Rugby backs make up the rest of the players not involved in the scrum. Backs are usually smaller and more athletic. They play behind the forwards and try to build up speed to exploit spaces in the opposing defense. On defense, they will try stop the opposing team's backs from using their speed to exploit these holes.
The seven players that play on a rugby union team that are not directly involved in scrums are called backs. There are five types of backs:
There is one scrum half, one fly half, two wingers, two centers and one full-back usually on the field. The backs, like the forwards, have both offensive and defensive duties. Backs are mostly smaller than forwards and rely on athleticism and speed more than power.
Usually the smallest player on the field, the scrum half initiates most of the play. They are responsible for putting the ball into the scrum, getting it out and then passing the ball in either direction to their fly half or forwards to start an attacking move.
The fly half is the most important player on an offensive team. After a scrum, lineout, ruck, or maul, the fly half will often receive the ball from the scrum half and be tasked with initiating a move. That usually involves passing to one of their team's centers, kicking for territory or for a drop goal, or running with the ball themselves. The fly half will also take any penalty kicks or conversions. We learned about kicking during the scoring tutorial.
During a defensive series, the fly half will direct their backs to make sure that their defensive line is set. They are looking to see where an opposing attack is coming from and try to stop it before space opens up.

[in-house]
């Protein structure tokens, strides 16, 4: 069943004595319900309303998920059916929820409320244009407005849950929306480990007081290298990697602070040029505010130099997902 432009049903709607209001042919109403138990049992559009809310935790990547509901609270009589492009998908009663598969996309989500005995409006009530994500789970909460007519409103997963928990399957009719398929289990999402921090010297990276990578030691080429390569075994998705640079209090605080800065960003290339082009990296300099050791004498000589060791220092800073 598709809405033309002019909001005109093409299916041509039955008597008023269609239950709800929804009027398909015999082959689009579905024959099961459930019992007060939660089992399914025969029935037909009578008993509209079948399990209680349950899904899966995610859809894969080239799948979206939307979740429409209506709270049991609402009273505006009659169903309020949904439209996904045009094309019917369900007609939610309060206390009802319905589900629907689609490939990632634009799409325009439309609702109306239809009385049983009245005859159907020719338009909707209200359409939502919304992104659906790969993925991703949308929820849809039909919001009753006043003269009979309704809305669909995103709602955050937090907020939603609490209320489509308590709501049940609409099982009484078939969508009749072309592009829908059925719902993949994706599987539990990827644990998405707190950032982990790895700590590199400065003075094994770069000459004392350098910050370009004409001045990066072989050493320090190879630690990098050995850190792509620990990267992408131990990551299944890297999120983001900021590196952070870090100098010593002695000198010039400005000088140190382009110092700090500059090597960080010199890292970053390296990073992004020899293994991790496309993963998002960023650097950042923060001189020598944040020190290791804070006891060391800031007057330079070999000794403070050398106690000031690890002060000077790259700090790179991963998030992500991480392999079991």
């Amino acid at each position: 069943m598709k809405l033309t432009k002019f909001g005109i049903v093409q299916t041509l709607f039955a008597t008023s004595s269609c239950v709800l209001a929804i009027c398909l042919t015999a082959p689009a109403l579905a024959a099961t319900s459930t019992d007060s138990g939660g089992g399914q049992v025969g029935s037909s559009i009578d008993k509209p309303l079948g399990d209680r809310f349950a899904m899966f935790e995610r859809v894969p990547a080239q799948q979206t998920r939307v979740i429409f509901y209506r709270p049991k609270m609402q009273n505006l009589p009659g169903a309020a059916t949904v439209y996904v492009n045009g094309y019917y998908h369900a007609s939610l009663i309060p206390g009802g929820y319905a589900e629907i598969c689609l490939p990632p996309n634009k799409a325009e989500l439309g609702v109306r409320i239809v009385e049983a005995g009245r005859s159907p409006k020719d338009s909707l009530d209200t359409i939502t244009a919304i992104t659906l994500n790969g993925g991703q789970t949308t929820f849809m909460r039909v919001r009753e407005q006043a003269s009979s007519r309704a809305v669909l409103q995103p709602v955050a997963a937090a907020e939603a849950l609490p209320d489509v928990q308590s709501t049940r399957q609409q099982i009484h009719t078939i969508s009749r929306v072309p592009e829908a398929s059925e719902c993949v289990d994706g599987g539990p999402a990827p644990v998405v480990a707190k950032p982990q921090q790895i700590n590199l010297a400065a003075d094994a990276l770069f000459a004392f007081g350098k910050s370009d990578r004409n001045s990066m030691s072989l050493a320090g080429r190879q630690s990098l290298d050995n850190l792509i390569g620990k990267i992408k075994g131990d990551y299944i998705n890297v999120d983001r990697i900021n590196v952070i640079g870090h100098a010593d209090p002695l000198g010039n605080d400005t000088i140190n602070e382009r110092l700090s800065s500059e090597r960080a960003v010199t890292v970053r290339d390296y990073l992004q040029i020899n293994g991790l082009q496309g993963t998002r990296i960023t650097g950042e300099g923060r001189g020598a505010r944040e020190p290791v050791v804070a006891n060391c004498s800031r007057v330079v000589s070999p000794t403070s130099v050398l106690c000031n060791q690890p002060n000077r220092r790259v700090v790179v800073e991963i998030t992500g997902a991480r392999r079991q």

Pro Tip: Collectively, the scrum half and fly half used to be referred to as the half back (or half backs).
Wingers are positioned at the ends of each attacking and defensive line. They are usually the fastest players on the team because they are used to exploit space created at the end of the lines.
During a defensive series, wingers need their pace to try to catch opposing wingers who have managed to break free. They are often one of the last lines of defense as play often breaks down close to the touchlines.
Both centers are used heavily in offensive moves to try to create space. They will often receive the ball from their fly half after a scrum, lineout, maul, or ruck and run at the defensive line in an attempt to break through or draw defenders in order to create space for other players.
The inside center is used more as the decoy while the outside center will be used when space has been created to try to break through. The inside center will also sometimes be asked to kick if the fly half has been tackled or has been pulled away by an opposing offense or defense.
Full backs are often referred to as the 'last line of defense.' Like their name suggests, They are the furthest back man on both offensive and defensive series, mostly waiting to catch kicks or provide support where needed.
They have a variety of skills including pace, kicking, catching, and tackling. They must be versatile as they are asked to help in many areas depending on a teams' strategy.